Set Up AWS Secret Manager

For production environments, we highly recommend securing and centralizing the storage and management of your secrets (database access, root token, enterprise key, etc…) in AWS Secrets Manager, then allow your EKS cluster to retrieve those secrets using fine-grained IAM policies.

This section will walk you through the steps to enable your EKS cluster to retrieve secrets from AWS Secrets Manager.

Before You Start

Make sure you have completed the steps found in the AWS deployment instructions before proceeding.

1. Install The AWS Secrets and Configuration Provider (ASCP)

To retrieve your secrets through your workloads running on your cluster, you will first need to install:

  • A Secrets Store CSI driver
  • AWS Secrets Manager and Config Provider
The ASCP works with Amazon Elastic Kubernetes Service (Amazon EKS) 1.17+.

Install the Secrets Store CSI Driver

Deploy the Secrets Store CSI driver by following the installation steps.

helm repo add secrets-store-csi-driver
helm install csi-secrets-store secrets-store-csi-driver/secrets-store-csi-driver --namespace kube-system --set syncSecret.enabled=true

Install the AWS Provider

AWS provider for the Secrets Store CSI Driver allows you to make secrets stored in Secrets Manager appear as files mounted in Kubernetes pods.

kubectl apply -f

2. Store Secrets in Secrets Manager

In your Secret Manager Console, click on Store a new secret, select the Other type of Secret (for generic secrets), provide the following Key/Value pairs, then choose a secret name.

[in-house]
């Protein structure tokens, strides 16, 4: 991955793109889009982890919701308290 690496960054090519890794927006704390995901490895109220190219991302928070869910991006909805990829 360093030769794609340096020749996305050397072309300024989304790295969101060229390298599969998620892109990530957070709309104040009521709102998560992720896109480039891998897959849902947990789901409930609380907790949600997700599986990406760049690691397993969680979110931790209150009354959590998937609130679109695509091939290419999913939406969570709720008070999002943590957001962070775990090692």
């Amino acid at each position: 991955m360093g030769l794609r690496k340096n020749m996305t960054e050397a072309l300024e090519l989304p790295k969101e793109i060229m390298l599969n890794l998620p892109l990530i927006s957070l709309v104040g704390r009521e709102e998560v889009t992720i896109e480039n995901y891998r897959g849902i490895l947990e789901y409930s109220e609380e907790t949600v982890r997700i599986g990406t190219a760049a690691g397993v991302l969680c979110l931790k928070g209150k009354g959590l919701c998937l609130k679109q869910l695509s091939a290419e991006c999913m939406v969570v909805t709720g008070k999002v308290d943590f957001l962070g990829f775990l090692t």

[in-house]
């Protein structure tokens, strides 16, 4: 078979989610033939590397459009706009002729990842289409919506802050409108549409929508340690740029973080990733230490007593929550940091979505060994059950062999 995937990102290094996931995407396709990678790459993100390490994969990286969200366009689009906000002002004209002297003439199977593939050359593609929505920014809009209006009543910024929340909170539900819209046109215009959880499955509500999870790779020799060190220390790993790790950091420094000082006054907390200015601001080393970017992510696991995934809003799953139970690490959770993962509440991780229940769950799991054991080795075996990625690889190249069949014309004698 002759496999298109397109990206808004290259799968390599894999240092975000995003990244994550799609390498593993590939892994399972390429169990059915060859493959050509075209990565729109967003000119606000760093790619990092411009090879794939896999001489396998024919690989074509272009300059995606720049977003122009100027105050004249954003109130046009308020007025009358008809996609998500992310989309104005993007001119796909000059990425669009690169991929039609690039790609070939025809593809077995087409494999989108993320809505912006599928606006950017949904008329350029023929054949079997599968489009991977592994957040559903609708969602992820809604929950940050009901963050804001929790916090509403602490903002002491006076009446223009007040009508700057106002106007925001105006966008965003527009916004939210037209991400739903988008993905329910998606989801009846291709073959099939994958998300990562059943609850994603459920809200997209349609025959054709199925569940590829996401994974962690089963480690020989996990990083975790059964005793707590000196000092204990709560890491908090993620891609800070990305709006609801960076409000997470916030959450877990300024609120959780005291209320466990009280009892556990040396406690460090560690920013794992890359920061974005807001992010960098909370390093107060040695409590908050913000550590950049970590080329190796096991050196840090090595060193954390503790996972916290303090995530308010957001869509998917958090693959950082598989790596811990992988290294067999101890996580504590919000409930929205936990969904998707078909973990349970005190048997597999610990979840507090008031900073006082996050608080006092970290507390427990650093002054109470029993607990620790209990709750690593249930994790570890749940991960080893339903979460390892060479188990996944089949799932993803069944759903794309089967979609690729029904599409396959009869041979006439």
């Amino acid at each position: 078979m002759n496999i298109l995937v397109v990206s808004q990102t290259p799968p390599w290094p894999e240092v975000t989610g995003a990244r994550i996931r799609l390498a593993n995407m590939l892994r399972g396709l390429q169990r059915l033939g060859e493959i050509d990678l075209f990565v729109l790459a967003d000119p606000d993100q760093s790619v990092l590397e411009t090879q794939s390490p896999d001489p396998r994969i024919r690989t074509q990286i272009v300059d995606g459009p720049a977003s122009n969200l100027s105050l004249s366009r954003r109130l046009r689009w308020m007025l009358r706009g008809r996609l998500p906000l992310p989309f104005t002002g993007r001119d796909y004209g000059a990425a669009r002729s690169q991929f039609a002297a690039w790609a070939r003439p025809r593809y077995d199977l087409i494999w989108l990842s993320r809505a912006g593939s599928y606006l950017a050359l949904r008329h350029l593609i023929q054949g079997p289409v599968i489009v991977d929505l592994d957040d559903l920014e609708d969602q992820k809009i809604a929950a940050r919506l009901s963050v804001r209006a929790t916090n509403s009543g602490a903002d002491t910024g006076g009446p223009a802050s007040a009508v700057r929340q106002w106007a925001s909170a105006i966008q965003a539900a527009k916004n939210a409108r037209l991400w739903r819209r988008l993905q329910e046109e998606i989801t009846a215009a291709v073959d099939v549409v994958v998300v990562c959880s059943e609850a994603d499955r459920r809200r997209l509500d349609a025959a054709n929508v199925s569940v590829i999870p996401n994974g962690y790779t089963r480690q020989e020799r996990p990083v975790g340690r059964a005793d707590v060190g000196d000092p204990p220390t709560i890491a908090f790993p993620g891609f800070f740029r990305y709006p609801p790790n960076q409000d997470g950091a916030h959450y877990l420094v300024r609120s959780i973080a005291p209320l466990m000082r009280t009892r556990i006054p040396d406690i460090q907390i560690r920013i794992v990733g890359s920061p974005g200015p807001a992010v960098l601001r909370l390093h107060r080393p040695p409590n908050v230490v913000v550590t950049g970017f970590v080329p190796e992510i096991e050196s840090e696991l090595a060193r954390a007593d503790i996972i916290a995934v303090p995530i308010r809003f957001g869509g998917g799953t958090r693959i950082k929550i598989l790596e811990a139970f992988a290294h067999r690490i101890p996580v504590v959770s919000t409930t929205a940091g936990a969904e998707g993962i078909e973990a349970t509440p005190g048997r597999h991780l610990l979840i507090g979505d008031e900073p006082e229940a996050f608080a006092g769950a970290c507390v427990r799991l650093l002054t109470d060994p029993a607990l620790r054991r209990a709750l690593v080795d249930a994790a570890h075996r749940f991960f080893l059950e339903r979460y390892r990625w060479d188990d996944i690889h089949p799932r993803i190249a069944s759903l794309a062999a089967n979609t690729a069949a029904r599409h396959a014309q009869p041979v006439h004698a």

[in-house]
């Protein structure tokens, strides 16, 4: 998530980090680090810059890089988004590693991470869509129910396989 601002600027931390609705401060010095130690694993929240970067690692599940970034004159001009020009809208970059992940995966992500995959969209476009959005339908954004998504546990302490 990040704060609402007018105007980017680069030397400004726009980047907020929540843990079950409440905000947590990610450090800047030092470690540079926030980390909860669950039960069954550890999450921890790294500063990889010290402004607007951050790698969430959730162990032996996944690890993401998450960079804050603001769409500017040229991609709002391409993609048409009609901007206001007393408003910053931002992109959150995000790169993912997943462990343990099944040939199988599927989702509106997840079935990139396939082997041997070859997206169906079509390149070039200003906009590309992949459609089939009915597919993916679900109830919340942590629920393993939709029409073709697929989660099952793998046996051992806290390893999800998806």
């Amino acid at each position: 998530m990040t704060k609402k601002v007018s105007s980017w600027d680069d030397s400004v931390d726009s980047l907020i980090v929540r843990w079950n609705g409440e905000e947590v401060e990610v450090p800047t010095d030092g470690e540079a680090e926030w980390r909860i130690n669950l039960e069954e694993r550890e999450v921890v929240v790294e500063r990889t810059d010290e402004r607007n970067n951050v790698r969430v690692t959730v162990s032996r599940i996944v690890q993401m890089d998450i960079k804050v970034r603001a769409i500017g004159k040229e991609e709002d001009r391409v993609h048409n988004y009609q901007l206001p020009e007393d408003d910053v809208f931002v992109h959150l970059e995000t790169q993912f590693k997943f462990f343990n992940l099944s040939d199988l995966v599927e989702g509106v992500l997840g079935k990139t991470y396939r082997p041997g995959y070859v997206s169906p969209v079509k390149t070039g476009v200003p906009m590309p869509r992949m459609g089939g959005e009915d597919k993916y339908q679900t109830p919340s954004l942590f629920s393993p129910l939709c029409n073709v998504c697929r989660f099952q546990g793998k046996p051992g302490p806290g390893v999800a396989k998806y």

Secret Key Description Value
root_token Root clusterAdmin of your cluster Any
postgresql_password Password to your database Any
OAUTH_CLIENT_SECRET Oauth client secret for Console
Required if you set an Enterprise key
enterprise_license_key Your enterprise license Your enterprise License key
pachd_oauth_client_secret Oauth client secret for pachd Any
enterprise_secret Needed if you connect to an enterprise server Any

Create your secret, then retrieve its arn. It will be needed in the next phase.

3. Grant Your EKS Cluster Access To Your Secrets Manager

Your cluster has an OpenID Connect issuer URL associated with it. To use IAM roles for service accounts, an IAM OIDC provider must exist for your cluster.

Create an IAM OIDC Provider

Before granting your EKS pods the proper permissions to access your secrets, you need to create an IAM OIDC provider for your cluster or retrieve the arn of your provider if you already have one created.

Follow the steps in AWS user guide


eksctl utils associate-iam-oidc-provider --cluster="<cluster-name>"

Create An IAM Policy That Grants Read Access To Your Secret

    "Version": "2012-10-17",
    "Statement": [
            "Effect": "Allow",
            "Action": [
            "Resource": [
                <!-- Copy the arn of your secret HERE - see example below>
                "arn:aws:secretsmanager:<region>:<account>:secret:<your secret name>"

This policy limits the access to the secrets that your EKS cluster needs to access.

Attach Your Policy To An IAM Role and The Role To Your Service Account

Create an IAM role and attach the IAM policy that you specified to it. The role is associated with a Kubernetes service account created in the namespace that you specify (your cluster’s) and annotated with


eksctl create iamserviceaccount \
--name "<my-service-account>" \
--cluster "<my-cluster>" \